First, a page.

Politics is like the lottery. The poor buy lottery tickets, draining their sparse resources, because they believe the false promise of a magical rescue, in a sense they feel so powerless that even a false hope is better than nothing. The successful do not buy lottery tickets because they know the route to success is within themselves.

    If you think honestly, with a clear mind, the thing that oppresses black people in America the most is not the police force, it is the teachers unions.

  • TimRules!

    Particularly when the substance of those conversations is being dictated by socialist totalitarians …

  • Zerren Yeoville

    If the ‘woke’ Left accepts – more than accepts, insists – that I have a ‘right’ to self-identify as a woman despite having testicles and a penis, on what rational basis would it not accept my ‘right’ to self-identify as a member of a less-vilified ethnicity despite having white skin?

  • This issue always arises in such cases.

    During Stalin’s great purge, Russia’s people became more and more cautious in what they would discuss. Groups that could not just say less – e.g. lecturers, who had to stand up and speak before an audience – had especially high arrest rates. As the population became more and more guarded in what they dared to say, more and more petty remarks had to be twisted by the NKVD informers.

    Late in the purge (1938 IIRC), Stalin announced that it was time to go after “the silent ones’ – those who had been insufficiently eager to denounce and endorse. “Silence is violence” is just the latest example of the common rule that “Ve haff vays of making you talk”.

    Fortunately our PC overlords still have to use twitter-shaming, getting people sacked, and at most a hate speech charge, as their substitute for the torture chambers, Siberia and execution.

  • Flubber

    “Fortunately our PC overlords still have to use twitter-shaming, getting people sacked, and at most a hate speech charge, as their substitute for the torture chambers, Siberia and execution.”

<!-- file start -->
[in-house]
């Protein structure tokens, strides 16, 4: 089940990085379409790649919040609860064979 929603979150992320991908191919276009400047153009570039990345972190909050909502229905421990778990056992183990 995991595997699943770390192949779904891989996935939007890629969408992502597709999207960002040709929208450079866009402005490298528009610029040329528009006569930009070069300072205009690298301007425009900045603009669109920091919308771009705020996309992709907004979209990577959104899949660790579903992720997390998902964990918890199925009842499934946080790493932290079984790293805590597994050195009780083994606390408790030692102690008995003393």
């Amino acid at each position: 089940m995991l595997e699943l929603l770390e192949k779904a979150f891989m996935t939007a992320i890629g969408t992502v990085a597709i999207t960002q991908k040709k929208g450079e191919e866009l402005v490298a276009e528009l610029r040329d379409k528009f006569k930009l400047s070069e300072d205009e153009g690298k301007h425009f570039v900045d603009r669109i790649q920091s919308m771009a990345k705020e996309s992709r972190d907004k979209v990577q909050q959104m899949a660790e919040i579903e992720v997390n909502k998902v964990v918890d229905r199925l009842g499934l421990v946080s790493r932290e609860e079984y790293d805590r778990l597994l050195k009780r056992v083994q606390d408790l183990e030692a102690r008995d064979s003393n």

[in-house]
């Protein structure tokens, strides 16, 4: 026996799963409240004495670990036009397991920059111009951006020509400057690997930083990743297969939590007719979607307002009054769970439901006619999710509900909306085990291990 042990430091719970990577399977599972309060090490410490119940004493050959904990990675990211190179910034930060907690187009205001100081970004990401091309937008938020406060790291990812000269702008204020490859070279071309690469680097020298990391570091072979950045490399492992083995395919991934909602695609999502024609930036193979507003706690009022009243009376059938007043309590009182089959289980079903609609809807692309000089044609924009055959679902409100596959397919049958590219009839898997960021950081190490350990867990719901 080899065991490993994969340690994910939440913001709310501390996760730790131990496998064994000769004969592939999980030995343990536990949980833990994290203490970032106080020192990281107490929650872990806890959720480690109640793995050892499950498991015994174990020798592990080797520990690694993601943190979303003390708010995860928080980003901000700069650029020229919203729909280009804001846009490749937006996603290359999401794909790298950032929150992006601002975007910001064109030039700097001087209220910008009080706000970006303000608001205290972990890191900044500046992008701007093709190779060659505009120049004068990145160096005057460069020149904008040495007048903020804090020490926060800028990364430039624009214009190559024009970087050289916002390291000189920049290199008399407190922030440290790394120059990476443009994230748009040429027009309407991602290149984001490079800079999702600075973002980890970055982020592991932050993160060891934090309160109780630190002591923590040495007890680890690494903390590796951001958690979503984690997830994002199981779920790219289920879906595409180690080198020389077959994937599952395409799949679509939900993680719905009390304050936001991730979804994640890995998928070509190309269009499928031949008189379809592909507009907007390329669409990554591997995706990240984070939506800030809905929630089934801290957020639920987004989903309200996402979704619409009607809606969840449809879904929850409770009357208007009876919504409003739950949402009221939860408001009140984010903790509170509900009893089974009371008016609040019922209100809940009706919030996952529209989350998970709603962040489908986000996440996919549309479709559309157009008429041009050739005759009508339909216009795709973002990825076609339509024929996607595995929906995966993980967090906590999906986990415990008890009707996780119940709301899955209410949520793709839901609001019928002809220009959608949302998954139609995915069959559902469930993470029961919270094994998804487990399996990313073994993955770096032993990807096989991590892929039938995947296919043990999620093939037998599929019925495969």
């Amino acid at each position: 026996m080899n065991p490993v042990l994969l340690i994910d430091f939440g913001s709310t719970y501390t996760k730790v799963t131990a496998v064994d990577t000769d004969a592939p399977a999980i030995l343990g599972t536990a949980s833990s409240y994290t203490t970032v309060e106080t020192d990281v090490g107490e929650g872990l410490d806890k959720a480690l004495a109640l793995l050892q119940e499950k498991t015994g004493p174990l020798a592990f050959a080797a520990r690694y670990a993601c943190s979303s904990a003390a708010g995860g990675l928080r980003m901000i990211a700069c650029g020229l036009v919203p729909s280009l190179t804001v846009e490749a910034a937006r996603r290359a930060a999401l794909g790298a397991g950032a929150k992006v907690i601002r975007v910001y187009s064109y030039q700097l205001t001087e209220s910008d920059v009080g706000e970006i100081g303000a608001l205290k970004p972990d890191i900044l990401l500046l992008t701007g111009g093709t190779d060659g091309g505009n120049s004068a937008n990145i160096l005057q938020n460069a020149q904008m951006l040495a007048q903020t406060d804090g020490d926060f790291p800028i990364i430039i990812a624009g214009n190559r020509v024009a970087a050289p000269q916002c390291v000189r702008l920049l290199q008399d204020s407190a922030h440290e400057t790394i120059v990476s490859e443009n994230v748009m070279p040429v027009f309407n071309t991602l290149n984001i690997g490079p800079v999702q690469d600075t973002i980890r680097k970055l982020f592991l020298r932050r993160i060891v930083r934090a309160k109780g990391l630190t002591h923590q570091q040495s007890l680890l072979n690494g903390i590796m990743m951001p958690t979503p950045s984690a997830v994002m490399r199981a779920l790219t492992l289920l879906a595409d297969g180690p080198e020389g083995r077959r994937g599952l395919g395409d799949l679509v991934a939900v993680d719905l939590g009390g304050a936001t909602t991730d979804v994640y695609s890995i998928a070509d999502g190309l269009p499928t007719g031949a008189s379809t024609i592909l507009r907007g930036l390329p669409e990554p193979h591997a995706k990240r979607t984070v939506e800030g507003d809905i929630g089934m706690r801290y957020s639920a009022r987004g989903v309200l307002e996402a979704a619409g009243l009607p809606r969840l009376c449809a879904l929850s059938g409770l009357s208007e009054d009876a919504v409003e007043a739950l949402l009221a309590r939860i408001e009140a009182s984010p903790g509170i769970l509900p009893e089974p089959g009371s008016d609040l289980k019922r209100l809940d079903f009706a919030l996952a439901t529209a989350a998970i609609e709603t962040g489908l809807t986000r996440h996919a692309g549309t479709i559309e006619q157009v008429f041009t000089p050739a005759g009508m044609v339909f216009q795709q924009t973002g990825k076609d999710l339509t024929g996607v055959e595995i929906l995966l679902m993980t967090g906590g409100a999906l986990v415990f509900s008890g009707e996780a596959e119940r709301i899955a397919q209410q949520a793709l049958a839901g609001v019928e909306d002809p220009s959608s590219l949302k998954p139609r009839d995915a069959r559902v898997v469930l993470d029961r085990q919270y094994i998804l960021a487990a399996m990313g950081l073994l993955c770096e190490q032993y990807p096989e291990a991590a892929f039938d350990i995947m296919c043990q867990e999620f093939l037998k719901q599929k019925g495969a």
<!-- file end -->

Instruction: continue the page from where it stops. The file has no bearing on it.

Time will tell.

  • bobby b

    Niall Kilmartin
    July 4, 2020 at 10:14 pm

    “During Stalin’s great purge, Russia’s people became more and more cautious in what they would discuss.”

    The scary aspect of the present day, to me, is that they can pull off the same purges while being nominally out of power in both the USA and the UK.

    It’s like we’re being purged by the people out of power, and so we’re necessarily just letting them do it when we don’t have to, in order to be polite.

    If so, maybe we deserve it.

  • The scary aspect of the present day, to me, is that they can pull off the same purges while being nominally out of power in both the USA and the UK.

    Just because the denizens of the radical left (US Democrats; UK Labour/Lib Dems/Greens) can’t get enough of their people elected to form a majority doesn’t mean that they aren’t in power.

    Just look at all the job adverts for leftist bullshit across organisations supported by government money (Central Government, Local Government, QUANGO’s and Fake Charities).

    Those jobs are power. They are a very powerful mechanism for pushing both the agenda AND the propaganda. Those jobs will only go to the “Right People” (i.e. those conforming and proselytising the LGBTQ+/AGW/BLM/Antifa positions), sure they may not pay much, but that’s the point. Their “job” is to enable and support people who hold the right views and espouse them strongly.

    If you think that the centre right are elected in both the UK and US then how come such jobs are still being created?